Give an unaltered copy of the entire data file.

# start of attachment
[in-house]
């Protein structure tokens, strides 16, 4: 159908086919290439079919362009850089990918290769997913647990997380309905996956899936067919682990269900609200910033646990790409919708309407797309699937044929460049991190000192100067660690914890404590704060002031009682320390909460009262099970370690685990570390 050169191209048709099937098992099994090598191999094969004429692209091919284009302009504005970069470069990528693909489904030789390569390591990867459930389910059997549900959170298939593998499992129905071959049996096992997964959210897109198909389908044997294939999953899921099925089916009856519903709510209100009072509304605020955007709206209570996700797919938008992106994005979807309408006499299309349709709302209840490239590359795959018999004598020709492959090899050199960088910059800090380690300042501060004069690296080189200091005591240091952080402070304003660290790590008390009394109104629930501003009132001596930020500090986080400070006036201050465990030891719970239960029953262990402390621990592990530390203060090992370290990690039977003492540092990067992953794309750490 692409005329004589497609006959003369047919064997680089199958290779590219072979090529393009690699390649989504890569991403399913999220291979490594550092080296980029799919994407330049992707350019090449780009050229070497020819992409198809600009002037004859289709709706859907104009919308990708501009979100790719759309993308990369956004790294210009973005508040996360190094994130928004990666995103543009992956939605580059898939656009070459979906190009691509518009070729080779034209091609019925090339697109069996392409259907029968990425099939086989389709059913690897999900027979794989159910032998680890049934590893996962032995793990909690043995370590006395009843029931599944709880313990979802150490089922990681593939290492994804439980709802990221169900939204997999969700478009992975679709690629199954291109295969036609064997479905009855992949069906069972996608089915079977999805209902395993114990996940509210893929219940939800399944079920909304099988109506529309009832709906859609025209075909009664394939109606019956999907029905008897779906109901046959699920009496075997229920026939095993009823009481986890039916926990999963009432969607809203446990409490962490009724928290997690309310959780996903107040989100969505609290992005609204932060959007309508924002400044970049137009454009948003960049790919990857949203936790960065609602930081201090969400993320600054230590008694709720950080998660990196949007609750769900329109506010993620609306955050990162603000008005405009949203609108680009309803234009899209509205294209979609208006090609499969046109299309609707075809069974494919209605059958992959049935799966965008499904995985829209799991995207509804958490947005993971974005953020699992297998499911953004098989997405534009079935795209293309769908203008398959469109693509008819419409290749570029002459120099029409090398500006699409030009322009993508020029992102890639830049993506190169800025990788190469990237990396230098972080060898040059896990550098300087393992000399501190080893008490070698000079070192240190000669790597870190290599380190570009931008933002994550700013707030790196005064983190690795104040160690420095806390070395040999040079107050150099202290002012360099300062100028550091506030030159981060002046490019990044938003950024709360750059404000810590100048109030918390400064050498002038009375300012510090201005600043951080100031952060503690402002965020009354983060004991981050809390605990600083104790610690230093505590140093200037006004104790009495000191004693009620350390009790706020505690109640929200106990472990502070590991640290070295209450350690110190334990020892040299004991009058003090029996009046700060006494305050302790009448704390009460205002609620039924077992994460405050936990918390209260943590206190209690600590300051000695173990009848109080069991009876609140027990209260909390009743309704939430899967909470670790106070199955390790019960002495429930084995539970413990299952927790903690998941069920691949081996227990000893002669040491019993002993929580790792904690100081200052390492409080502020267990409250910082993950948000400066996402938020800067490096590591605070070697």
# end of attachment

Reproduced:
[in-house]
């Protein structure tokens, strides 16, 4: 159908086919290439079919362009850089990918290769997913647990997380309905996956899936067919682990269900609200910033646990790409919708309407797309699937044929460049991190000192100067660690914890404590704060002031009682320390909460009262099970370690685990570390 050169191209048709099937098992099994090598191999094969004429692209091919284009302009504005970069470069990528693909489904030789390569390591990867459930389910059997549900959170298939593998499992129905071959049996096992997964959210897109198909389908044997294939999953899921099925089916009856519903709510209100009072509304605020955007709206209570996700797919938008992106994005979807309408006499299309349709709302209840490239590359795959018999004598020709492959090899050199960088910059800090380690300042501060004069690296080189200091005591240091952080402070304003660290790590008390009394109104629930501003009132001596930020500090986080400070006036201050465990030891719970239960029953262990402390621990592990530390203060090992370290990690039977003492540092990067992953794309750490 692409005329004589497609006959003369047919064997680089199958290779590219072979090529393009690699390649989504890569991403399913999220291979490594550092080296980029799919994407330049992707350019090449780009050229070497020819992409198809600009002037004859289709709706859907104009919308990708501009979100790719759309993308990369956004790294210009973005508040996360190094994130928004990666995103543009992956939605580059898939656009070459979906190009691509518009070729080779034209091609019925090339697109069996392409259907029968990425099939086989389709059913690897999900027979794989159910032998680890049934590893996962032995793990909690043995370590006395009843029931599944709880313990979802150490089922990681593939290492994804439980709802990221169900939204997999969700478009992975679709690629199954291109295969036609064997479905009855992949069906069972996608089915079977999805209902395993114990996940509210893929219940939800399944079920909304099988109506529309009832709906859609025209075909009664394939109606019956999907029905008897779906109901046959699920009496075997229920026939095993009823009481986890039916926990999963009432969607809203446990409490962490009724928290997690309310959780996903107040989100969505609290992005609204932060959007309508924002400044970049137009454009948003960049790919990857949203936790960065609602930081201090969400993320600054230590008694709720950080998660990196949007609750769900329109506010993620609306955050990162603000008005405009949203609108680009309803234009899209509205294209979609208006090609499969046109299309609707075809069974494919209605059958992959049935799966965008499904995985829209799991995207509804958490947005993971974005953020699992297998499911953004098989997405534009079935795209293309769908203008398959469109693509008819419409290749570029002459120099029409090398500006699409030009322009993508020029992102890639830049993506190169800025990788190469990237990396230098972080060898040059896990550098300087393992000399501190080893008490070698000079070192240190000669790597870190290599380190570009931008933002994550700013707030790196005064983190690795104040160690420095806390070395040999040079107050150099202290002012360099300062100028550091506030030159981060002046490019990044938003950024709360750059404000810590100048109030918390400064050498002038009375300012510090201005600043951080100031952060503690402002965020009354983060004991981050809390605990600083104790610690230093505590140093200037006004104790009495000191004693009620350390009790706020505690109640929200106990472990502070590991640290070295209450350690110190334990020892040299004991009058003090029996009046700060006494305050302790009448704390009460205002609620039924077992994460405050936990918390209260943590206190209690600590300051000695173990009848109080069991009876609140027990209260909390009743309704939430899967909470670790106070199955390790019960002495429930084995539970413990299952927790903690998941069920691949081996227990000893002669040491019993002993929580790792904690100081200052390492409080502020267990409250910082993950948000400066996402938020800067490096590591605070070697």